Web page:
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Who Decides Where Road Signs Should Go?

By: Kevin Watson MSc - Updated: 18 Aug 2012 | comments*Discuss
 
Signs Responsibility Local Highway

Most road signs are in sensible positions and give necessary advice and warnings. As a result, road-users do not have concerns about who put what sign where.

Occasionally, though, a road-user may wonder why a particular sign is in a certain location. Such a road sign may seem out of place and pointless. Or there may be so many signs clustered together, it’s impossible for a road-user to take note of them without stopping.

There are also times when a road-user comes across a hazard unexpectedly. There may have been no sign to warn of what lay ahead. In this instance, a road-user may wish to complain.

With any of these scenarios, it’s worth knowing who decides where road signs should go.

Motoring Organisations

Back in the early days of motoring, vehicles were often difficult to control. They lacked power and were relatively fragile. Unexpected bends, inclines and junctions could easily result in accidents and breakdowns.

The motoring organisations stepped in. The Automobile Association and the Royal Scottish Automobile Club erected warning signs in response to members’ requests.

The motoring organisations did not base their road signs on any common system. Politicians realised the value of signs, though. They saw the importance of placing them along every road. Well-positioned signs could prevent accidents and help traffic flow. Consequently, laws appeared that controlled road sign style and placement.

Responsibility

Modern responsibility for the position of road signs lies with local highway authorities and the Highways Agency. Local highway authorities are:

  • Metropolitan district councils
  • County councils
  • Unitary authorities
  • Transport for London
  • London boroughs

The Highways Agency controls all road signs on English motorways and trunk roads. The trunk roads include the A1, A3, A14, A303, A38, A47, A49 and A66. The Highways Agency has full details.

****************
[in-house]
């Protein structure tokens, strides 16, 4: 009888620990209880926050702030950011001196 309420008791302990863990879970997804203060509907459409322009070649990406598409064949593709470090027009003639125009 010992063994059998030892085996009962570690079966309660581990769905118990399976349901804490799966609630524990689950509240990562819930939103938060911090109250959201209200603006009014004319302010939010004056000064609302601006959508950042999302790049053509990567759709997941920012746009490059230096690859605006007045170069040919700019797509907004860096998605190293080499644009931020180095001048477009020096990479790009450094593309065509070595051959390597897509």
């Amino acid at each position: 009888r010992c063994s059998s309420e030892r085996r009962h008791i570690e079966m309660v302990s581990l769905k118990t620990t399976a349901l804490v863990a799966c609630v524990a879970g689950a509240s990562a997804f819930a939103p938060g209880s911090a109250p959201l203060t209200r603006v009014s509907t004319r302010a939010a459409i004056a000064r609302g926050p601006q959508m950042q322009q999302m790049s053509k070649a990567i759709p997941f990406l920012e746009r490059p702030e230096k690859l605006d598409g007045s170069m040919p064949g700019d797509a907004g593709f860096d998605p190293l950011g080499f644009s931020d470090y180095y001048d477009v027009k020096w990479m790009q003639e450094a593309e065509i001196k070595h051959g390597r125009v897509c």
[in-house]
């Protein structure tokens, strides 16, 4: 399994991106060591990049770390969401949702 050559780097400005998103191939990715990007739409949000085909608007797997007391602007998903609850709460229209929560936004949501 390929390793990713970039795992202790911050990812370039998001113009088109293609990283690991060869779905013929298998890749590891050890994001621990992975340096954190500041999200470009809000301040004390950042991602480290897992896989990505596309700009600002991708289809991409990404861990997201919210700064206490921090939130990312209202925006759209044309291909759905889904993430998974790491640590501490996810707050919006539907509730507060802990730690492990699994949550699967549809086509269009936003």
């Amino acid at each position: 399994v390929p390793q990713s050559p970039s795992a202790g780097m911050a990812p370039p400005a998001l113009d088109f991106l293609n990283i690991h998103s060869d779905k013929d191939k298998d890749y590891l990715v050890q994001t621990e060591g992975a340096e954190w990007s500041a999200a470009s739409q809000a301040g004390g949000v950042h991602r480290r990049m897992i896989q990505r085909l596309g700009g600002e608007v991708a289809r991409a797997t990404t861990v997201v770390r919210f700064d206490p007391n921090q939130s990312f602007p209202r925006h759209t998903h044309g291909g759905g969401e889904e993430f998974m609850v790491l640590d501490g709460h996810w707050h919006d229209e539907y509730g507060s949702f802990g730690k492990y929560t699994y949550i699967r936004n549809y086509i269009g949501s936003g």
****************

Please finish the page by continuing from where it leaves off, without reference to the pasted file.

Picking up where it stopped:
The Welsh Assembly Government has responsibility for placing road signs on Welsh motorways and trunk roads. Transport Scotland and the Northern Ireland Roads Service have similar responsibilities for their motorway and trunk road systems.

Local Highway Authorities

Any road-user who wants to know who is responsible for the location of signs on roads other than motorways or trunk routes may have to do some research. This is because there are 36 metropolitan district councils, 27 county councils and 56 unitary authorities in England alone. This is not counting the 32 London boroughs. Wales, Scotland and Northern Ireland also have numerous local highway authorities.

Making Contact

The best approach is to check a map that has local government boundaries. This establishes where responsibility lies for road sign placement in a given area. The next step is to phone the local government office and ask for the highways department.

Any road-user who speaks to an officer working in a highways department should not expect an immediate response to an enquiry. The decision to place or remove a road sign is usually that of a committee.

A road-user with concerns about local road signs may do well to enlist the help of a local councillor or MP. A committee is more likely to respond positively to an enquiry that has political support.

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Traffic signs:if two advanced warning signs are placed on the one pole, which hazard comes first?Do you read from the top down?If one waas to lay the pole flat, the inference is that the lower sign would be the first hazard. On destination boards is the top venue, the furthest away?
blackrat - 19-Oct-11 @ 1:20 PM
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